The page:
- Rice Cakes or Kakanin
Rice cakes are a staple during Filipino celebrations, and are well-loved desserts and snacking items on regular days. Although they’re now available in groceries and shopping mall stalls, it’s still a hurdle to get your hands on a kakanin if a pregnant woman is especially particular about the type of rice cake she wants to eat. Know that there’s practically one rice cake delicacy in every region or city. Pray that the lady with a bump won’t ask you to shop around the country for some tasty rice cake buffet.
- Chips and Salty Junk Food
Junk food is always a treat, but when you’re pregnant, it can be extra yummy. Pregnancy naturally affects a woman’s sense of smell and taste. So apart from craving sweet stuff, she may also go for savory and salty stuff even inappropriate food like chips and fries packed with risky doses of sodium.
- Hot & Spicy Food
While Philippine cuisine isn’t as hot and spicy as Indian or Korean, we do have our versions of the flavor. It can be amazing even if a woman who normally has low tolerance for spicy food and chilies would gobble down large amounts of them when she’s having a baby. Bet eating hot and spicy food would validate her cravings for ice cream and ice, huh?
- Exotic Pinoy Food
We generally have a penchant for exotic food. So there’s nothing unusual about a pregnant woman eating balut or isaw, right? But pregnancy often makes an already weird appetite much weirder as in the case of consuming sardines three days in a row or several helpings of “kwek-kwek” (battered quail egg).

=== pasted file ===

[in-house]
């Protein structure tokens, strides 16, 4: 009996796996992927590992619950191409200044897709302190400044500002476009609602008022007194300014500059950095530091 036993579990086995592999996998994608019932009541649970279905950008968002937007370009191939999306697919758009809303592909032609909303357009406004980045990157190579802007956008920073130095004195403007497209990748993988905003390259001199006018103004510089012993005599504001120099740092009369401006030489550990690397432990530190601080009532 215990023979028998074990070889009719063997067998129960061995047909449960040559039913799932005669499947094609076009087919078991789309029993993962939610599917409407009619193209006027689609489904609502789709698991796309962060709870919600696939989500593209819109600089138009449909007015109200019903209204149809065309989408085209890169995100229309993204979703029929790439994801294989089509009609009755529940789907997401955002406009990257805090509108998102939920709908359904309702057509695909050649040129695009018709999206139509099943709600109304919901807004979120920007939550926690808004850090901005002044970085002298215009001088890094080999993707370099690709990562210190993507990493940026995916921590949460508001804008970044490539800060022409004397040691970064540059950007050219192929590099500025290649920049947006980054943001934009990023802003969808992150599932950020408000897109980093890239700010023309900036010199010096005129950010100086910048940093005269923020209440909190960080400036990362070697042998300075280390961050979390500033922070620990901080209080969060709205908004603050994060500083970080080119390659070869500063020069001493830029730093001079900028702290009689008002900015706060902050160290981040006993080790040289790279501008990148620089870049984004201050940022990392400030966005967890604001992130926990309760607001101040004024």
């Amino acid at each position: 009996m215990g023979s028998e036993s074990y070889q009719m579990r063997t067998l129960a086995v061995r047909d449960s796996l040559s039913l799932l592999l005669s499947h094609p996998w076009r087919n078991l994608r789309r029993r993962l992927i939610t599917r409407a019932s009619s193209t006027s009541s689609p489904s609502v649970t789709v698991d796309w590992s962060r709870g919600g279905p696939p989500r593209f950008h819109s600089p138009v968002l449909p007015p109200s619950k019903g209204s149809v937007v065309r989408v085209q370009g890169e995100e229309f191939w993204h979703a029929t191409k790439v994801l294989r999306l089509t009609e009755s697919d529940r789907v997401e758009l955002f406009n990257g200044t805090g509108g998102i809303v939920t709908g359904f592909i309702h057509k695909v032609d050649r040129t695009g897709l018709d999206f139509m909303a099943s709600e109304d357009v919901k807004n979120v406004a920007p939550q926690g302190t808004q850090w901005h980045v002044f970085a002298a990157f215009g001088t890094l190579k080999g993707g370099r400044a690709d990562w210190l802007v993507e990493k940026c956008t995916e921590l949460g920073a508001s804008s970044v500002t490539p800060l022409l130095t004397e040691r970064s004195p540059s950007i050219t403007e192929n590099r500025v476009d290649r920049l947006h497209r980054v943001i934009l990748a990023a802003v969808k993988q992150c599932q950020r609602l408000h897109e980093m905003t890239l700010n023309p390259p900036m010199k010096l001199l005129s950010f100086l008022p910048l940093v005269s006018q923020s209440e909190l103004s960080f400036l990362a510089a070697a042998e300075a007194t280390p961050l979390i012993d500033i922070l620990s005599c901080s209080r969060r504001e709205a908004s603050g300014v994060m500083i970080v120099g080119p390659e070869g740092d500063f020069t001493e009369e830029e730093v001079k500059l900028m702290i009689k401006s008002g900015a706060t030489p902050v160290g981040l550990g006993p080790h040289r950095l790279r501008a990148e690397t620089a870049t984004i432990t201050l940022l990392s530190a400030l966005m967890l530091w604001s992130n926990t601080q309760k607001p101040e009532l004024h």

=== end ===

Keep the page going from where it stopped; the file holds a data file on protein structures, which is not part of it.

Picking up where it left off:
Yup, it would come as a surprise that a pregnant woman will actually crave for food they used to hate so much. I’d have to tell you a story about my aunt who strongly believes in “lihi.” When she got pregnant one time, she kept on asking for the “pan-walay-lami” or the bread that didn’t taste good. She had everyone looking for this lady who would roam the streets selling bread, which my aunt disliked so much prior to her pregnancy. She blatantly called on the woman asking for her bad tasting bread because it was all my aunt ever wanted that time.
- Manggang Hilaw with Bagoong
Of course, this Pinoy favorite combo should be the ultimate food craving of a typical Filipina preggy. In his book, CultureShock! Philippines: A Survival Guide to Customs and Etiquette, Alfredo Roces, Grace Roses wrote that “a child’s existence begins with ‘lihi’ . . . She may suddenly express a strong irrational urge to eat green mangoes in the middle of the night; a loving husband is supposed to cater to her whim.” Come hell or high water, the husband must go fetch that green mango, with bagoong if he may, in order to avoid a miscarriage or a midnight brawl with his pregnant wife.
Pregnancy is a scary and crazy experience, but it can be exciting and enlightening, too. Whatever one’s food cravings may be, it’s best to always put first the nutritional needs of the baby and the mother, and to limit or avoid food that hinders the optimal growth and development of that little child inside the womb.
If you’re a mother, what’s your pregnancy like? Have you had weird food urges? We’d love to hear your story. Well, let me start off by sharing mine: when I was pregnant with my daughter, I felt weird for not craving for green mangoes and santol (you know, the usual stuff), so I tried buying some but ended up throwing them away. I did fancy bread rolls from a local bakeshop at 5 months pregnant.